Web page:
Employer rules for temporary foreign workers in Canada

February 12, 2017 0 COMMENTS

by Stéphane Aublet

A work permit is generally issued based on a specific job offer made by a particular Canadian employer (or an employer doing business in Canada). As such, the employer commits itself to providing the foreign worker with wages, working conditions, and employment that are similar to the terms set out in the Labour Market Impact Assessment (LMIA) application submitted to Service Canada.

If the employment is exempt from the LMIA (for example, transfer within a company, North American Free Trade Agreement professional, etc.), the employer commits to providing the foreign worker with wages, working conditions, and employment that are similar to the terms set out in the offer of employment submitted via Immigration Canada’s Employer Portal.

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Hassle-free border crossings: What to do before U.S. national makes application at Canadian port of entry

September 04, 2016 0 COMMENTS

by Gilda Villaran

In 2015, a number of changes were announced to the procedures at Canadian ports of entry. Unfortunately, there continues to be a lack of awareness about these changes on the part of many U.S. companies that occasionally assign employees to work in Canada. As a result, some companies have been caught off guard when their employees are refused entry at the Canadian border. We are writing this article to clarify the obligations of U.S. companies that send employees to perform work in Canada. read more…

New work permit requirements apply whether employer is in Canada or U.S.

May 10, 2015 0 COMMENTS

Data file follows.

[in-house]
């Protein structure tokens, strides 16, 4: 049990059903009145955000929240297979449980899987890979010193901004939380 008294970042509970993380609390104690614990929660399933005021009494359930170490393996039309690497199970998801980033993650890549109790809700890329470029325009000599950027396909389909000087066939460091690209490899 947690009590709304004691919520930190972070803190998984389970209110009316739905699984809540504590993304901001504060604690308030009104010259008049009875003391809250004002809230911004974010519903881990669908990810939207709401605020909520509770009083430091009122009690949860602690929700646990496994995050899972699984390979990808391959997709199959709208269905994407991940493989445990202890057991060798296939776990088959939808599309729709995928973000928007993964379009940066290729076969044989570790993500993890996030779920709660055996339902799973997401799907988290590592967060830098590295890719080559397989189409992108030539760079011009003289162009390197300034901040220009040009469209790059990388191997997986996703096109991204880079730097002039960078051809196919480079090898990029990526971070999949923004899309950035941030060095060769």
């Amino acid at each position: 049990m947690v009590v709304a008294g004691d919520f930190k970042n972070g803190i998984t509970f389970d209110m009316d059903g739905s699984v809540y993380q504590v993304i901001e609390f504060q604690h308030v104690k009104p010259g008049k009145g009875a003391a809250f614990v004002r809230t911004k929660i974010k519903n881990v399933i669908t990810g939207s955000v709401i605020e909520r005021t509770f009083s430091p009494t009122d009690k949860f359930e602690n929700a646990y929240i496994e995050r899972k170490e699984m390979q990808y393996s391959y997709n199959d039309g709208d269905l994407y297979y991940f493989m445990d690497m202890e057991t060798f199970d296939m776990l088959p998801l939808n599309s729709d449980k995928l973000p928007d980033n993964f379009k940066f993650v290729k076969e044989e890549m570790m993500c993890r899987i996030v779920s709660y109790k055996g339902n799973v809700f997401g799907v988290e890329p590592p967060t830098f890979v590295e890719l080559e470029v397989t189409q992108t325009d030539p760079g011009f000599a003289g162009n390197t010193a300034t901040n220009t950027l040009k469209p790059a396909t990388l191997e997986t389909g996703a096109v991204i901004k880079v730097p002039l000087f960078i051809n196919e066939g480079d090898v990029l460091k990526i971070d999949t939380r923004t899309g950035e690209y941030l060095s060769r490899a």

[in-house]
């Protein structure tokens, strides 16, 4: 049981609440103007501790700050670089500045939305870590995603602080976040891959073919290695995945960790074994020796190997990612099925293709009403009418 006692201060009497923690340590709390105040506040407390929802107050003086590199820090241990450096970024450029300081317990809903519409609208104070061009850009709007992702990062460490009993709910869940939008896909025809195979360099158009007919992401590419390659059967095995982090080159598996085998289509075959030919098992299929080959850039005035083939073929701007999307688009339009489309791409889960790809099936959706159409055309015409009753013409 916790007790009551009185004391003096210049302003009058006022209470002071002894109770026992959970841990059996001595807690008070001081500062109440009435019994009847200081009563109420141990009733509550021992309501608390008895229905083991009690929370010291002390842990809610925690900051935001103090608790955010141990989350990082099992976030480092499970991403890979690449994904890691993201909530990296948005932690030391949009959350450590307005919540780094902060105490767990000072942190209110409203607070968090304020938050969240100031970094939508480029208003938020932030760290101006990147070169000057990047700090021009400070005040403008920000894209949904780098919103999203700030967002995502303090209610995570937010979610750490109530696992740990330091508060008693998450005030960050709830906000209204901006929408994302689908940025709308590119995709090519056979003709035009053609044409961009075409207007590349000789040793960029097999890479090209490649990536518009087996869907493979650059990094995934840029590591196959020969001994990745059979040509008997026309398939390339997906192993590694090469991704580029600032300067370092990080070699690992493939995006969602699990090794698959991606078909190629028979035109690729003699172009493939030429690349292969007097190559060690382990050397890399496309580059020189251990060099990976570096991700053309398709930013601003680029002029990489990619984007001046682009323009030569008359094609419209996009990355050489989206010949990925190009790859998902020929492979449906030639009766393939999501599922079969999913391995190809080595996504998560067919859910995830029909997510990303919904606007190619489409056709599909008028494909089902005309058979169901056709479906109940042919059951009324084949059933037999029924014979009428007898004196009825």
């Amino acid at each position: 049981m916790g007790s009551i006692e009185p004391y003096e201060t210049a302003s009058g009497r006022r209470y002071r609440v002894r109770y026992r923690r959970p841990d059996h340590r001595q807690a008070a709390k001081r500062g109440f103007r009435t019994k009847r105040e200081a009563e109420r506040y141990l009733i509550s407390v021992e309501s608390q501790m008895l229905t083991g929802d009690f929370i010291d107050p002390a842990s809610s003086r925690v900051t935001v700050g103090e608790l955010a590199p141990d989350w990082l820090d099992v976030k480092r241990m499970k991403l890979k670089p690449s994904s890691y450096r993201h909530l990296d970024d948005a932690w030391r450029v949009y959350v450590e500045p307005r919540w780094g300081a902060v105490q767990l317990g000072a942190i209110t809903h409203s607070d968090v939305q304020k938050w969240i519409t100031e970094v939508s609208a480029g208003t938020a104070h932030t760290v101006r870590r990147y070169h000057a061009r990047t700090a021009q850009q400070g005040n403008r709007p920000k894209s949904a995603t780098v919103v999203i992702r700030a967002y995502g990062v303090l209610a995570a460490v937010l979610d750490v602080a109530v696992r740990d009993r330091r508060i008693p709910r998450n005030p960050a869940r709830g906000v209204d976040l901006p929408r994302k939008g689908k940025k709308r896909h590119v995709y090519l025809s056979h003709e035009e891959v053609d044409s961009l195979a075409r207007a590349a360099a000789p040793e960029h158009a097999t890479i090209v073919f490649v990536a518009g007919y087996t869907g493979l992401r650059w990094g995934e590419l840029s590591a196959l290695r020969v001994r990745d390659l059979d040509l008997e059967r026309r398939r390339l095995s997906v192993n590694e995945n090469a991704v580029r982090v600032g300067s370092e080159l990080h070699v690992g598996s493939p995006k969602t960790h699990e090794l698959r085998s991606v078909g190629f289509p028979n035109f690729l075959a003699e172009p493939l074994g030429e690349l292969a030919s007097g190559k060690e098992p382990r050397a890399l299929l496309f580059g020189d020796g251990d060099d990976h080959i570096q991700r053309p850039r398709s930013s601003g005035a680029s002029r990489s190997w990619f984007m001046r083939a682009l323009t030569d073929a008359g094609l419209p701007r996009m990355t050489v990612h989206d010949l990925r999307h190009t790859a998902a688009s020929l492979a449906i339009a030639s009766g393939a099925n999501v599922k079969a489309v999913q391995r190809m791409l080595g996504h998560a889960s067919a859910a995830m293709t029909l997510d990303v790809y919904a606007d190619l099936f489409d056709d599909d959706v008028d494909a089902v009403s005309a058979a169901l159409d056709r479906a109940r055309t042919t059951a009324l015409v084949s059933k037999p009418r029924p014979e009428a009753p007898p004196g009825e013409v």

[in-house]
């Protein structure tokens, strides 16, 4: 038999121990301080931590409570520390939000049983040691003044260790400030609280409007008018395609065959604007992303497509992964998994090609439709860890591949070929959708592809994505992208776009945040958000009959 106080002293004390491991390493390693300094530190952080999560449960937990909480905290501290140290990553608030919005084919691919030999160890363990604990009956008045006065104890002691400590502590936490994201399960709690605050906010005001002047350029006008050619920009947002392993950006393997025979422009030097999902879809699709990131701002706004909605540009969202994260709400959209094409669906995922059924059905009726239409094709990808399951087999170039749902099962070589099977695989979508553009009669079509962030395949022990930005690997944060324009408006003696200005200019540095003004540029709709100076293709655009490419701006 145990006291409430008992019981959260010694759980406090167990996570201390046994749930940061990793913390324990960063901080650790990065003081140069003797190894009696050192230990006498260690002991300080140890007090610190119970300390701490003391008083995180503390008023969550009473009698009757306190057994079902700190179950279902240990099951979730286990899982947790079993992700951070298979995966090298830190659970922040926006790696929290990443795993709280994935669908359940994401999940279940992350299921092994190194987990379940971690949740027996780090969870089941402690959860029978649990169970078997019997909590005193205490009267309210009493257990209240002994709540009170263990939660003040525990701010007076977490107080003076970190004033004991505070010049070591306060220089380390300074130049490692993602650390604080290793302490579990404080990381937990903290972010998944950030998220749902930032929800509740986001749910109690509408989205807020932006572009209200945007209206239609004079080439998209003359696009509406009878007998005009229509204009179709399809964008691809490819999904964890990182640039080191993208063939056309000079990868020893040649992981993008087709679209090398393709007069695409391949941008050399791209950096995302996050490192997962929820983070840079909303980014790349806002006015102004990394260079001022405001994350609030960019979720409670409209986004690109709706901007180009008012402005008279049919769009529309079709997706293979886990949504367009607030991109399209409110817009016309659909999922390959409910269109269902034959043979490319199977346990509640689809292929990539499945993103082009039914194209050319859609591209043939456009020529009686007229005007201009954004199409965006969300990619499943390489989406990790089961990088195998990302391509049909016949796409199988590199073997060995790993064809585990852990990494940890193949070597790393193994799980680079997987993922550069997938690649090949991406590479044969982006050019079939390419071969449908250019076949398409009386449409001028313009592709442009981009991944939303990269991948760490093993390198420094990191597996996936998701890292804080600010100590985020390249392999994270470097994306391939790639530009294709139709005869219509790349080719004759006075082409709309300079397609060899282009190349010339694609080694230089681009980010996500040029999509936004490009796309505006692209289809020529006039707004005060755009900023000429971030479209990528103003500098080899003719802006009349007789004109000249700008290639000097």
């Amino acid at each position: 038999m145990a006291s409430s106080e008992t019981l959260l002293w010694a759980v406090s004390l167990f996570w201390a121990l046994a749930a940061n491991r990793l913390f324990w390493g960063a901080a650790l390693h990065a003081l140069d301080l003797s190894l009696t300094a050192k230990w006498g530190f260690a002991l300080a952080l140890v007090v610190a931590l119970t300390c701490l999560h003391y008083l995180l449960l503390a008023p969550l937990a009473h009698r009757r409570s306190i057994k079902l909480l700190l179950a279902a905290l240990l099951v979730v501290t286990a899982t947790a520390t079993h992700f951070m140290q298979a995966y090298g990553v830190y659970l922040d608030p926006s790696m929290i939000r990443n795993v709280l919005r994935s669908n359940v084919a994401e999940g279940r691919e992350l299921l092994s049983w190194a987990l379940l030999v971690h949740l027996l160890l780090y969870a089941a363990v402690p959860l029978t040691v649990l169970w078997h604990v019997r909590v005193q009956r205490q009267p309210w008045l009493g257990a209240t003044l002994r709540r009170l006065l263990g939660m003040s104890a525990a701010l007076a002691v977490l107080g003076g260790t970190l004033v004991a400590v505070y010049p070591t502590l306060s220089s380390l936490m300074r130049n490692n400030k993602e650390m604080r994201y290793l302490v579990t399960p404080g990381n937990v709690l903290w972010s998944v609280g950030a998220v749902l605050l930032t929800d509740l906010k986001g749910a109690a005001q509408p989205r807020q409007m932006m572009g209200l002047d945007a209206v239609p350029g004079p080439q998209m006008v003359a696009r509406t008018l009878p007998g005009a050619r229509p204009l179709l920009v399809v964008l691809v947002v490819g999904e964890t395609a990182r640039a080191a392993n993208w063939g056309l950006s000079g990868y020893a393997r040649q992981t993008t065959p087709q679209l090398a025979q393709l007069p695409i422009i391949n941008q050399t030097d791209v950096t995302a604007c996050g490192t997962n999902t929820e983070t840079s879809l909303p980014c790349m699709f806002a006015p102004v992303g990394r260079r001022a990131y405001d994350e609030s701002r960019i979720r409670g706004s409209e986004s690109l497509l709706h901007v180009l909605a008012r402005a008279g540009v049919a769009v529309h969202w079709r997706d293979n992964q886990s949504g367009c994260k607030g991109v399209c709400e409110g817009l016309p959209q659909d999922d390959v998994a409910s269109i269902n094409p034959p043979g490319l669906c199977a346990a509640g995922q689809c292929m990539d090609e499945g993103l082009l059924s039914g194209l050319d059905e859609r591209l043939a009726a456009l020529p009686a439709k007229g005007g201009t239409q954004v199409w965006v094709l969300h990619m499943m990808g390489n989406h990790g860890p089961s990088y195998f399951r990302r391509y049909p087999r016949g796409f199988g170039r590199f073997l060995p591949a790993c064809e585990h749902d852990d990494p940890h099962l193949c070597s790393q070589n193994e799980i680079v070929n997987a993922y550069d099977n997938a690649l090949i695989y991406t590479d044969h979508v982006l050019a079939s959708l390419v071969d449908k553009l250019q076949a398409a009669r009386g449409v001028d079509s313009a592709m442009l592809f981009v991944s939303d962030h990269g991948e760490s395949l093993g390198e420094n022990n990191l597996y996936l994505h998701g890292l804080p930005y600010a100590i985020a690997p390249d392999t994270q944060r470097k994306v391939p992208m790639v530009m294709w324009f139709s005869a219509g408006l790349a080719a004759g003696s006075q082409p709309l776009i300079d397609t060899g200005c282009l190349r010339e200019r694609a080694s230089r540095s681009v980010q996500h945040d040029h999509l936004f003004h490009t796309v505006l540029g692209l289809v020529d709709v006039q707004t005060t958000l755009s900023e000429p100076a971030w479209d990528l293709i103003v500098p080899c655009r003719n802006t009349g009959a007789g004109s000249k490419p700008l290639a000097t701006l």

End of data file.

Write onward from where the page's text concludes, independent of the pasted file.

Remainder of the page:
by Gilda Villaran

Employers whose employees must apply for a work permit or extension in order to work in Canada should be aware of a new compliance form and fee that they must submit before the person applies for the work permit. This came into effect February 21. Ports of entry into Canada may refuse to issue the work permits if the employer’s form and fee have not been submitted in advance. read more…

End of the Canada-wide Information Technology Program

October 18, 2010 0 COMMENTS

By Susan Bradley and Gilda Villaran

In November 2009, we started a discussion on the fundamentals of Canadian work permits. Until now, Canadian employers didn’t have to obtain a Labour Market Opinion (LMO) from Services Canada for certain information technology (IT) professionals. Employers didn’t have to prove that they had advertised the position, that they had conducted reasonable recruitment efforts and that none of the local candidates, if any, were qualified to fill the IT position.

Beginning in 1997, it was assumed that there was a shortage of IT professionals in Canada. This assumption and the exception to the LMO requirement are no longer. Effective September 30, 2010, foreign IT specialists generally require an approved LMO from Services Canada before a work permit will be issued.

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